I recently just finished book one of my ambitious summer reading list, Body of Work, by Christine Montross. It is a memoir written about the first year of medical school and “meditations on mortality from the human anatomy lab.” She specifically reflects on the entire process that all doctors must complete that is dissecting a human body, and how that necessary, fascinating, and obviously difficult process affects one emotionally, mentally, and physically. She also is a former poet and English teacher, so it’s actually a beautifully written book and not at all dense scientific journal style.
As a recent student of gross anatomy (in undergrad at least) and future lab assistant for that same class next year I knew this book would be right up my alley. Granted, in college we only dissect cats, but it was so neat to know exactly every anatomical detail that the author writes about because it was so fresh on my mind. People are often surprised that dental students also take part in this task just like medical students. Also, as I’m considering a career in oral and maxillofacial surgery that might lead me to completing an M.D. degree including different surgical rotations as well, I’m deeply intrigued by how anatomy and first learning through dissection is the absolute foundation to studying surgery.
Seriously, any and all future doctors out there need to read this book because it brings to light a lot of things that most people shy away from actually talking about. Christine discusses the history of cadaveric dissection, the fine balance between extreme detachment and engaging compassion required of physicians, the ethical questions of how students go about their first clinical experiences, and how other cultures of the world view dissection in much different ways. Here’s part one of some of the quotable passages that really resonated with me. Don’t worry, I tried to leave out some of the explicit and graphic imagery for any non-medical type readers, but the way she writes about anatomy makes it sound more like fine literature or art.
I have learned that the body and mind are not as easily separable as I had once imagined and that the treatment of one nearly always demands an understanding of the other.
My medical training thus far has put me in positions of both omnipotence and powerlessness, has revealed stark clarity and confounding darkness, has made me a vehicle of hope one day and of despair the next.
Of everything beside me, the teeth are what make the body seem the most real.
The most alarming moments of anatomy are not the bizarre, the unknown. They are the familiar.
The hands, feet, and heads are parts of the body that are instilled with character.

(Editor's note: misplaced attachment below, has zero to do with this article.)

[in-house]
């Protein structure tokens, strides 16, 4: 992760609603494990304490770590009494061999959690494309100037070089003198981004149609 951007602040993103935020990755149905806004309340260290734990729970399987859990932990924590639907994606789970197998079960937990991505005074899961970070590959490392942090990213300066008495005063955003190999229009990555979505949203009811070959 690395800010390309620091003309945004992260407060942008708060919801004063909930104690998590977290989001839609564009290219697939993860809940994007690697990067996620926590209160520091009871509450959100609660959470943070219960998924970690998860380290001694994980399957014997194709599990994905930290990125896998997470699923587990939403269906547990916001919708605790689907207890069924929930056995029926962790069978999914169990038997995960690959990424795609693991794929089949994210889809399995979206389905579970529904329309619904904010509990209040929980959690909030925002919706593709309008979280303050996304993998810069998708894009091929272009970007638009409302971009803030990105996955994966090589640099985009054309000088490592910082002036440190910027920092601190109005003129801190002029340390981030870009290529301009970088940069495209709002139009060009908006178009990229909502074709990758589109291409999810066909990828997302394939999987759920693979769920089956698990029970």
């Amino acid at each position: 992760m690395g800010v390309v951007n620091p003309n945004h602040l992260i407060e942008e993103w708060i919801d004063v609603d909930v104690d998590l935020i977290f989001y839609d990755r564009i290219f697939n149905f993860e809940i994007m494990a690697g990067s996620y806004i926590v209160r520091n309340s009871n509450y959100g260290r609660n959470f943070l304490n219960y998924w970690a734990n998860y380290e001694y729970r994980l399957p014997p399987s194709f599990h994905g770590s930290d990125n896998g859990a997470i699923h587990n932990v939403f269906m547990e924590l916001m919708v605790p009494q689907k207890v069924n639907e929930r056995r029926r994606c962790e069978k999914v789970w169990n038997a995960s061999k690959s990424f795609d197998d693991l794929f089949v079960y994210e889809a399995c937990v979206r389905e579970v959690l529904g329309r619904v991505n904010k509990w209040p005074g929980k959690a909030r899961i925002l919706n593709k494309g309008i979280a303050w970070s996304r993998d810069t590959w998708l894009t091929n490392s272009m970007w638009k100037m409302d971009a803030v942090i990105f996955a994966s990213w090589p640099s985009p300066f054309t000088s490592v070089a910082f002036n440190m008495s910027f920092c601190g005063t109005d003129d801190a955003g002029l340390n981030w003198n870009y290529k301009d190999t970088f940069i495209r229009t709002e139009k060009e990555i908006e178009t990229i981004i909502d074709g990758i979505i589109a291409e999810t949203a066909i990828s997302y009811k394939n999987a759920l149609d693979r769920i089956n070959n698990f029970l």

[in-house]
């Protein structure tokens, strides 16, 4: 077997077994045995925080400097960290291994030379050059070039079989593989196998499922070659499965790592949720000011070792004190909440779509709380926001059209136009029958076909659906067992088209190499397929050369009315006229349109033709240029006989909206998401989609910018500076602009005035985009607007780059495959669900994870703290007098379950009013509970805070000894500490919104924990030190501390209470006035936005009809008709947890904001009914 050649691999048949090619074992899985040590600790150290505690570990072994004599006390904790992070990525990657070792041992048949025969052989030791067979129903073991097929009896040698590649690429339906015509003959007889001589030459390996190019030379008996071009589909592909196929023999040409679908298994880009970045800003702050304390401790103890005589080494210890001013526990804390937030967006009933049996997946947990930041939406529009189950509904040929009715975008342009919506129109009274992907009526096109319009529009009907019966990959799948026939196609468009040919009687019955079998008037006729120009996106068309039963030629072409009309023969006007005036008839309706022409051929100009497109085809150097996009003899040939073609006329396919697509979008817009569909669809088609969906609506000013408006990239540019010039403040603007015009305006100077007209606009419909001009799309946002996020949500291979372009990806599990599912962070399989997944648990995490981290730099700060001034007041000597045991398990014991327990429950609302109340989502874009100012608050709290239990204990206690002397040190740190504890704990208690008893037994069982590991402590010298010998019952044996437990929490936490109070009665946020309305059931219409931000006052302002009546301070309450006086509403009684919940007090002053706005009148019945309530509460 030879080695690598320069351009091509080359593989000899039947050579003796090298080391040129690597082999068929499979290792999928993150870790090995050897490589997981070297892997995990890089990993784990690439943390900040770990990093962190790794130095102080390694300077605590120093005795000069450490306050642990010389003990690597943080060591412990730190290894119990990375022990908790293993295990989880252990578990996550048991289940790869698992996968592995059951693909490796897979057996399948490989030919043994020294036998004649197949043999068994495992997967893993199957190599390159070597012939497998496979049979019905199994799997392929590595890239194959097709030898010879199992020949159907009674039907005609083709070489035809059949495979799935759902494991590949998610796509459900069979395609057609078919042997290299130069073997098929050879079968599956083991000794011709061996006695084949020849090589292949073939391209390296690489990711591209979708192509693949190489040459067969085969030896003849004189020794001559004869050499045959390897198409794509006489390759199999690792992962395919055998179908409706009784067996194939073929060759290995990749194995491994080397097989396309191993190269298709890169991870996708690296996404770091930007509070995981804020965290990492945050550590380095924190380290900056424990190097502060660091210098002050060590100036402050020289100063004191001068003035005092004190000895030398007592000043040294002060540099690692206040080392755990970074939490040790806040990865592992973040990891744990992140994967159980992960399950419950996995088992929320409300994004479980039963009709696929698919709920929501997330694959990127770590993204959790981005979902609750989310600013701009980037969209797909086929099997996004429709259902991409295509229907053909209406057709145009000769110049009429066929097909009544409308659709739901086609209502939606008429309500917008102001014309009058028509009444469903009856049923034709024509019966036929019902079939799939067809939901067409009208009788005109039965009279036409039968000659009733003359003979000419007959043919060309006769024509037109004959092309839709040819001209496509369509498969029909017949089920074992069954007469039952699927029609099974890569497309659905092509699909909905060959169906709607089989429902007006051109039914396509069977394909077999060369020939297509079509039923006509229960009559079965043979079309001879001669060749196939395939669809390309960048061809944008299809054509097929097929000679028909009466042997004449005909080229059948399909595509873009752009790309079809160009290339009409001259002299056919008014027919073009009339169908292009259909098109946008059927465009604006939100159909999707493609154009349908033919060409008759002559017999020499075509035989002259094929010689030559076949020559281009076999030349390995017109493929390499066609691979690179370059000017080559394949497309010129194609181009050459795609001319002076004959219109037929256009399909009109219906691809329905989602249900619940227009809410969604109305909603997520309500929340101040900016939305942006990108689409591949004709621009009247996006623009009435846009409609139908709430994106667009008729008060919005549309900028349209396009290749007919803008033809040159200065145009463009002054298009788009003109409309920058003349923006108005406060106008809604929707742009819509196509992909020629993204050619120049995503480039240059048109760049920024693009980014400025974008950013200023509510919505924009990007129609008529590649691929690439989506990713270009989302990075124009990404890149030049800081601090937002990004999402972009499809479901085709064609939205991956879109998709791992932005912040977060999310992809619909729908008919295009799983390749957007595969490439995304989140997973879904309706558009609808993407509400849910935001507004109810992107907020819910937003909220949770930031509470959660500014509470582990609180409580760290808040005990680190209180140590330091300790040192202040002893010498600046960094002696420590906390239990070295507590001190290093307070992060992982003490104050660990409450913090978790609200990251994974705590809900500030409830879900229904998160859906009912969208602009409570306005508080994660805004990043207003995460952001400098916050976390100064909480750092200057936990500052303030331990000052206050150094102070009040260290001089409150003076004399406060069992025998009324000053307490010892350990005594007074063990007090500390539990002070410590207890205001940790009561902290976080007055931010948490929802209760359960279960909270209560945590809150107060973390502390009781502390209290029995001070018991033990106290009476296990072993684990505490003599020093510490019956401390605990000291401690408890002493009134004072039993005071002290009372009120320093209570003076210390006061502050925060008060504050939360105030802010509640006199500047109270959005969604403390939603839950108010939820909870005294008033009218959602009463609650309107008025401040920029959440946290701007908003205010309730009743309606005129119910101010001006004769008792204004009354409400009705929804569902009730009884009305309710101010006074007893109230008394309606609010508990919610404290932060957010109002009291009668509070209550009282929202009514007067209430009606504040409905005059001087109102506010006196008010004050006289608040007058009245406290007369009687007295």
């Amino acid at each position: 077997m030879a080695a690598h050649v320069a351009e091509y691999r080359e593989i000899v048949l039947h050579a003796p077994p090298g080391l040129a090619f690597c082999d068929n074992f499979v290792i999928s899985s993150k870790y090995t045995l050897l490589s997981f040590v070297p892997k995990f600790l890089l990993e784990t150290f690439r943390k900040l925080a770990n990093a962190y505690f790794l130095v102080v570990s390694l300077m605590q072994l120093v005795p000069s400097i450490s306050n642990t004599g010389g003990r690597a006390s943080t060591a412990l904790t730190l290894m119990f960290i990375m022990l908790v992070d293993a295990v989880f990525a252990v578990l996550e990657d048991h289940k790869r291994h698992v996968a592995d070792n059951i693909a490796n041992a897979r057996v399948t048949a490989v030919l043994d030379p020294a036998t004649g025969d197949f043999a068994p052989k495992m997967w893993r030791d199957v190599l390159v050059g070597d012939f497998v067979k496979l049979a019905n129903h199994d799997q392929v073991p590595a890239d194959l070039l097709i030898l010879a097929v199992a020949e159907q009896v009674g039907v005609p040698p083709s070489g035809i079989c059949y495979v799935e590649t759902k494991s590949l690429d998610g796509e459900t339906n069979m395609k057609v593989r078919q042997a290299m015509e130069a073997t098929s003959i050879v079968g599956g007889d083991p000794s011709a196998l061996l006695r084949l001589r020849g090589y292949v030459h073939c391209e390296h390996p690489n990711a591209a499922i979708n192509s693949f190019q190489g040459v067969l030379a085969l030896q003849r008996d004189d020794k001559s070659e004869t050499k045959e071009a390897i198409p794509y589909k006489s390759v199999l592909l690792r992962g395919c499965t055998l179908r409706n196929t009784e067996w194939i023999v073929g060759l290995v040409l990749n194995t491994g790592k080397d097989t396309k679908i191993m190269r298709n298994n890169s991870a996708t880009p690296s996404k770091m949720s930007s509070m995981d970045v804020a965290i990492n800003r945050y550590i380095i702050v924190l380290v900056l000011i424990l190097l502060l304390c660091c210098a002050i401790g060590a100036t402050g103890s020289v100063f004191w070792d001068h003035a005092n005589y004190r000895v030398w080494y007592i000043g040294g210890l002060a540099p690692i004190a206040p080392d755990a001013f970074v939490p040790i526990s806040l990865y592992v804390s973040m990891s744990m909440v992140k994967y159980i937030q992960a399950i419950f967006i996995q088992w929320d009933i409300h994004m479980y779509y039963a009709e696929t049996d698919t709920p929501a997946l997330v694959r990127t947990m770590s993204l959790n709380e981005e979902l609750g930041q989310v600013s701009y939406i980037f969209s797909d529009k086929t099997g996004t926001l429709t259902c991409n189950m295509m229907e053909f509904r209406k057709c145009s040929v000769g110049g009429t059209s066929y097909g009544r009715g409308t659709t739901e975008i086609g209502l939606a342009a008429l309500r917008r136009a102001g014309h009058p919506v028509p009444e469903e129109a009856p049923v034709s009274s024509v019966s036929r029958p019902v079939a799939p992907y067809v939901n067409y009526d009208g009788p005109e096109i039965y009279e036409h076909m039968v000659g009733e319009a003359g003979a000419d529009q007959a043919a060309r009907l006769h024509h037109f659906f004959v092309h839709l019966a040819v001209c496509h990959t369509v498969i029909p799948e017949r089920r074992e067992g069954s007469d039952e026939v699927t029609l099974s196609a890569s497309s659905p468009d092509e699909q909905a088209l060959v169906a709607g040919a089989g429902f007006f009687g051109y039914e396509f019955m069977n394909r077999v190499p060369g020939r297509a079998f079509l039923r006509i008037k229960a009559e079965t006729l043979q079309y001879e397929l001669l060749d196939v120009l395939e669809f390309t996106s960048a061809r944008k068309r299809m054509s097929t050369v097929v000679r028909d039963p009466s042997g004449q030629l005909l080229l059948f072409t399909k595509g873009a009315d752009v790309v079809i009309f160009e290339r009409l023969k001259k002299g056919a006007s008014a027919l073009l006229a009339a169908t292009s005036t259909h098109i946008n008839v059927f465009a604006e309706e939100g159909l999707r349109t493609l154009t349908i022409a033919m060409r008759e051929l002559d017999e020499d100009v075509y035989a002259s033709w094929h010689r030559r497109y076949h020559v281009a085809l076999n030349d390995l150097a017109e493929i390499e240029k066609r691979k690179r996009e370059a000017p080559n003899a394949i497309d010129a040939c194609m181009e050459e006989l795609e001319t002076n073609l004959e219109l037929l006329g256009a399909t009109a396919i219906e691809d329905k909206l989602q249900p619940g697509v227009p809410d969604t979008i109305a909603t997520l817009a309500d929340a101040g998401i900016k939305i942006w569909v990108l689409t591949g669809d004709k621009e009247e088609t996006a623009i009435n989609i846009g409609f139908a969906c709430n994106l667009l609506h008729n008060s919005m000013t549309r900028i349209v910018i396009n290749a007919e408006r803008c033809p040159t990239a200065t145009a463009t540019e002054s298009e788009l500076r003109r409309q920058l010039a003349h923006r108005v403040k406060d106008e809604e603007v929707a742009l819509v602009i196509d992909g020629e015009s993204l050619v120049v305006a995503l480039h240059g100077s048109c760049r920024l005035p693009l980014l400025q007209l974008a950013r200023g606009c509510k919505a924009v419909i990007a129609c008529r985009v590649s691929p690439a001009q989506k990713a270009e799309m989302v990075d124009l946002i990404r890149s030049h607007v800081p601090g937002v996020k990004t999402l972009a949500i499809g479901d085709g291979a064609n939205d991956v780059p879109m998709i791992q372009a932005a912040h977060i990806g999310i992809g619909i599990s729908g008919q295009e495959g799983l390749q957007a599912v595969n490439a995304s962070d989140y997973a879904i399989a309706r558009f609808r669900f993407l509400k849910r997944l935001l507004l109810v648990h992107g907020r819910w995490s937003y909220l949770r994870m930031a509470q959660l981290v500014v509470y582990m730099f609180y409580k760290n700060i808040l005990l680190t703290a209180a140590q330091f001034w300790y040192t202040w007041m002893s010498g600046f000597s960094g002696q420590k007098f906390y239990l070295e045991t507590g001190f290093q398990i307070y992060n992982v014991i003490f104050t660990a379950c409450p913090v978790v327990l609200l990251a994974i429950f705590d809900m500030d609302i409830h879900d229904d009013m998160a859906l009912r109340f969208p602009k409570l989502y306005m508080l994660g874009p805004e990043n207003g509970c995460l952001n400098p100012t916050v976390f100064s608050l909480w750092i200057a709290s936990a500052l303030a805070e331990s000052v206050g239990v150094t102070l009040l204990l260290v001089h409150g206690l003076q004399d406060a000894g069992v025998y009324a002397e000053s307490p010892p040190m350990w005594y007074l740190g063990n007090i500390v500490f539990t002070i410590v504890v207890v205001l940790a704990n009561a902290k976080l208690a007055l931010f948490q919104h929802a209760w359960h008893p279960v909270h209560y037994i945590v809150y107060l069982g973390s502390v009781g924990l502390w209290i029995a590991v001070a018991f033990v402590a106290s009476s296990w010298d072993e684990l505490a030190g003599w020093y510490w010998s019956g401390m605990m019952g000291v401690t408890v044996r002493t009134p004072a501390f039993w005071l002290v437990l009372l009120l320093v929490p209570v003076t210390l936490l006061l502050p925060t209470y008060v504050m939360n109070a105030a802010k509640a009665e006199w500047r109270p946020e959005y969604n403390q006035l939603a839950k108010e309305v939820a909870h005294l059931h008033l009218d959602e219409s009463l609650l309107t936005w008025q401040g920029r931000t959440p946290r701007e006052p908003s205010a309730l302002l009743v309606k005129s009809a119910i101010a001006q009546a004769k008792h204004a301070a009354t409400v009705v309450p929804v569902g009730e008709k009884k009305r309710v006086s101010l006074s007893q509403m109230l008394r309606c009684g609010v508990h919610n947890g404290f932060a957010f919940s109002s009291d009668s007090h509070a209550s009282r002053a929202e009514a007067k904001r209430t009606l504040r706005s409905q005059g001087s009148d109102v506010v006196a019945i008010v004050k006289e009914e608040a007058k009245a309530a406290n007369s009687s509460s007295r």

The emergence of the muscles is an introduction to the promise of discovery, of clarity beneath disorder.
One of the strangest things about dissecting a human body is the difference between a human body and a human being – in some ways readily identifiable and in others barely perceptible.
In order to dissect, we detach from what we are doing, and that detachment is easier to accomplish in a crowd.
You come to medical school like anyone else and then within the first week three things happen that differentiate you from everyone else you know. You touch and cut dead bodies. You are able to ask private and socially inappropriate questions of people, and they answer you. And you can suddenly walk into a hospital room, ask someone to take off his clothes, and he will do it.
With only a few days of medical school knowledge, I am suddenly fielding phone calls about hysterectomy options and back pain and ear infections. Unless any of my loved ones has a pressing question about how to find their angle of Louis or how to histologically differentiate the upper and lower layers of the skin, I’m of no help whatsoever.
Medicine relies upon a balance that is hushed and ill-defined.
The distribution of responsibility – often heavily weighted toward trainees – is rarely made overtly clear to patients, for the precise reason that so few would agree to that arrangement if it was.
All surgical procedures seem barbaric to an extent. I quickly would become able to accept even the most horrible-appearing surgical procedure once I could rationalize that the procedure was, in the long run, beneficial.
There will be more to come from the second part of the book soon.